Organizations need to think hard about how they communicate to their people so the message is heard.

As with any experience, it’s all about finding out what works for your people. Personalizing emails and portal content means that relevant and well explained information gets to the right people and no one wastes time reading content that they don’t need.

Also, you could step away from the traditional email – try video messages or interactive quizzes to make communication more engaging and accessible.

No matter how you choose to communicate, it should always be two-way. Help your employees to give feedback or voice any concerns they may have via an appropriate channel.

3. Create mobile and agile work styles

Worryingly, less than 20% of employees say they work for an agile organization.

Agility matters because flexible workstyles are so important to today’s employee experience. With more remote and flexible workers than ever, it’s vital that they have an equally effective experiences as someone who works in an office.

Think about how your employees interact.

Make it easy for people to identify, connect and work with other colleagues across the business using smart technologies and collaboration tools to get the job done in real time, as well as to stop the emails from piling up.

4. Develop and nurture your people

Less than a third of employees strongly agree their performance is managed in a way that motivates them to do outstanding work.

It’s time to move from outdated annual appraisals to modern, continuous performance processes and conversations that reflect team and project-based roles.

Create space and structure for regular and ad hoc reviews, match individual goals to wider company objectives, and track employee performance to link comprehensive succession and reward planning.

Also, help employees to recognize their peers for a good job done.

Having a portal or an online recognition board can be a good way to do this to make sure there’s plenty of instant, visible, recognition among teams.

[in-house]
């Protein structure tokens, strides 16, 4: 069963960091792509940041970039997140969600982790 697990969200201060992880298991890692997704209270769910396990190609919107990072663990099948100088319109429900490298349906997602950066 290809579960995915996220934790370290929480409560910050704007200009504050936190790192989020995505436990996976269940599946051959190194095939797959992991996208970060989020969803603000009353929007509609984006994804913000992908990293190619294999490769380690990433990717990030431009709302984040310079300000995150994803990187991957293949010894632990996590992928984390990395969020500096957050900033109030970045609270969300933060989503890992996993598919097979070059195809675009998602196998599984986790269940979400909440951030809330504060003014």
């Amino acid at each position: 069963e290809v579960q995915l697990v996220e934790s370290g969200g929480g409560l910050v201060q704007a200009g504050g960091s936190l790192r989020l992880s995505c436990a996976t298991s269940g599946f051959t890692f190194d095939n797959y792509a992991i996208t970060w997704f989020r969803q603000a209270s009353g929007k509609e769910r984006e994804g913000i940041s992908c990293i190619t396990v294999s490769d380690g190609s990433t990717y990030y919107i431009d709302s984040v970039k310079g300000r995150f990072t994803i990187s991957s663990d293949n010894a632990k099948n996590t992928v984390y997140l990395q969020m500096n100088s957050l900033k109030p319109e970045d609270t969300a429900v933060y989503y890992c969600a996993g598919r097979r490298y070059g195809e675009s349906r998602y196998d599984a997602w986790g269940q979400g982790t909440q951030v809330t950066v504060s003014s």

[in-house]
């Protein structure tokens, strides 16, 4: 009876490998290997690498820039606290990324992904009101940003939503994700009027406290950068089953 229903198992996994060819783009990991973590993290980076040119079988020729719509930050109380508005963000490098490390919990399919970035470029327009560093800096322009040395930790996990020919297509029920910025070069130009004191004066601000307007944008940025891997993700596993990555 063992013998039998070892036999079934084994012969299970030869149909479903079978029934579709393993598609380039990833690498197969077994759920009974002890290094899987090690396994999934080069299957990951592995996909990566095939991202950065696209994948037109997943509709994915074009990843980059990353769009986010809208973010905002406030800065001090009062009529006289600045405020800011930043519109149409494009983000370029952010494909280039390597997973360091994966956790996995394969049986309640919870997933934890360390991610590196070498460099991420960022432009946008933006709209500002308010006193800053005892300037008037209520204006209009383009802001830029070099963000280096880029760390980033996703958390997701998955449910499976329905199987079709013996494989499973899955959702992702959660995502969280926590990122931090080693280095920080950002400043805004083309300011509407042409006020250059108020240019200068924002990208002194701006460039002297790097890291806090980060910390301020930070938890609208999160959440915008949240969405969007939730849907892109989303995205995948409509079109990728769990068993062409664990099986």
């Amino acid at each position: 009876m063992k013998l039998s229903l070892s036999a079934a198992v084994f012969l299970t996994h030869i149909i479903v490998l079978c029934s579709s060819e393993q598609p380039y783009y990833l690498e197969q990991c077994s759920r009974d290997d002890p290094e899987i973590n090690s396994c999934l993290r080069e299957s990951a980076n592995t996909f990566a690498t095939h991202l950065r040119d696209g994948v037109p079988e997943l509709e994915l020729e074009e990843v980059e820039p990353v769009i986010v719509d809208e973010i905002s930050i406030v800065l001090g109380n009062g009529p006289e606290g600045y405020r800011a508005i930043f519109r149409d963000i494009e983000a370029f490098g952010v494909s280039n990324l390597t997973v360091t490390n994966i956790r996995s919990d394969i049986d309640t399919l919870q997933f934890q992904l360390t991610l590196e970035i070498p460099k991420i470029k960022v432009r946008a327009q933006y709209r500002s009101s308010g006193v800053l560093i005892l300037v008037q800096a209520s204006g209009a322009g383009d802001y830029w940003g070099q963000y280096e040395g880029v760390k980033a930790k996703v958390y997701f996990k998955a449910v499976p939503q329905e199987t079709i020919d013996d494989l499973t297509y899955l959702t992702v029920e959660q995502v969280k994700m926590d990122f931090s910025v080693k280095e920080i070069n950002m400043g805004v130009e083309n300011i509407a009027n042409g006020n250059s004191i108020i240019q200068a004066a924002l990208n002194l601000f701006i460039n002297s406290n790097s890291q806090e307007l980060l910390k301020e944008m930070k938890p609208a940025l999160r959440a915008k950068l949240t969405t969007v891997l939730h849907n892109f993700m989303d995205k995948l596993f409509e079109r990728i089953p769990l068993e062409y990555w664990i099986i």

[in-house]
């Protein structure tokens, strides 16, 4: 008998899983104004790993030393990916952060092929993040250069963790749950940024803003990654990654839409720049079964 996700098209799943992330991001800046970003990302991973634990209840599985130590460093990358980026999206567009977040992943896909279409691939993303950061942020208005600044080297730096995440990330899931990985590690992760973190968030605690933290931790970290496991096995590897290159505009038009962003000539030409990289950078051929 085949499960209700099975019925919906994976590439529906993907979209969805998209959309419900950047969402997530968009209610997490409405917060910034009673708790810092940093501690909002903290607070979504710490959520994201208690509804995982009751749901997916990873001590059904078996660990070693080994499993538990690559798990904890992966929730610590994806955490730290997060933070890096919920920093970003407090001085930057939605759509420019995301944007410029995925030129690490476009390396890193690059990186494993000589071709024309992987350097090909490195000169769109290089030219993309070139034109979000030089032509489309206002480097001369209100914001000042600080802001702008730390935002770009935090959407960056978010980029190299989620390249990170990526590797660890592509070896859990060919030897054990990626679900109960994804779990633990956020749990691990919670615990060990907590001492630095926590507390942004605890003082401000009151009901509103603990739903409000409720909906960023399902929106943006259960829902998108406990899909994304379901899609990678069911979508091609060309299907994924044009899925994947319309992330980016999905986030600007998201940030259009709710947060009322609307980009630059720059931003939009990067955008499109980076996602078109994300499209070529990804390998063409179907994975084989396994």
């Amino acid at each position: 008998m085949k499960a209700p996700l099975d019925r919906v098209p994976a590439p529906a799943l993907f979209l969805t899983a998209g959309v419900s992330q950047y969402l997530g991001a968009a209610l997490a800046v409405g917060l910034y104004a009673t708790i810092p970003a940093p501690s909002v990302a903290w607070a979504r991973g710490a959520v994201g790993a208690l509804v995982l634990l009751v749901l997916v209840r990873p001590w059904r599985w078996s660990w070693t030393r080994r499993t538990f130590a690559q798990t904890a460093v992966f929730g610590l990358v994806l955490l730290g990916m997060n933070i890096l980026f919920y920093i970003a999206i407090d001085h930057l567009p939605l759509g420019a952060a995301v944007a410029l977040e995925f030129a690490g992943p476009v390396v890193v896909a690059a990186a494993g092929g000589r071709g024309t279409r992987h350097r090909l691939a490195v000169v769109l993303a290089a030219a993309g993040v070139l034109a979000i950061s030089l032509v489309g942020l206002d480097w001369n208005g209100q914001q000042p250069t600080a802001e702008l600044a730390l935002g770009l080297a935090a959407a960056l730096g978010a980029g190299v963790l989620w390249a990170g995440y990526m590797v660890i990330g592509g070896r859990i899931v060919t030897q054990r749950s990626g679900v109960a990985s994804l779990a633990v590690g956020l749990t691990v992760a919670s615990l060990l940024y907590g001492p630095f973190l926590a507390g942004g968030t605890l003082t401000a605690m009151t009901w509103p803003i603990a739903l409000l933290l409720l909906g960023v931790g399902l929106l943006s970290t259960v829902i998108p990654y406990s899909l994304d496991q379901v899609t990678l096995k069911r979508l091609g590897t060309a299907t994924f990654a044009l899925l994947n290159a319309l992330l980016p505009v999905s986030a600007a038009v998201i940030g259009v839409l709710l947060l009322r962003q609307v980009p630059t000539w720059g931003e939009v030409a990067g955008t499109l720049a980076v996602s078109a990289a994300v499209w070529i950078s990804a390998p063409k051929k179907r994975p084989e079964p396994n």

It’s important to let employees know they’re valued and are praised for the work they do as a result.

5. Listen, understand and respond

Did you know, employees who feel their voice is heard are 4.6 times more likely to feel empowered to perform their best work?

Forget the annual engagement survey.

Think about how your team can acquire more personal, emotional and real-time feedback. Pulse surveys and continuous conversations keep your understanding up to the minute, so you know what your people think at that moment in time.

However, asking for feedback and not addressing it can be more damaging than asking it all together. Act on the feedback you receive and tell your people what you’ve done to resolve it.

6. Use People data to drive decisions

Do you make your decisions based on gut feel rather than data? Don’t guess what your employees think – find out.

Use People data to analyze and track what you need and whether it’s working.

By crunching the numbers, you can understand what really makes your employees tick, what gets them productive and what they need from you to be at their best.

Experiences shape your employees

Experiences aren’t fixed and forever. The best workforce experience initiatives are created, evolved, and redesigned based on feedback.

Companies that do this set themselves up for success, not just in terms of happy and enthusiastic employees but workforce experiences can also directly influence productivity, engagement, and customer experience.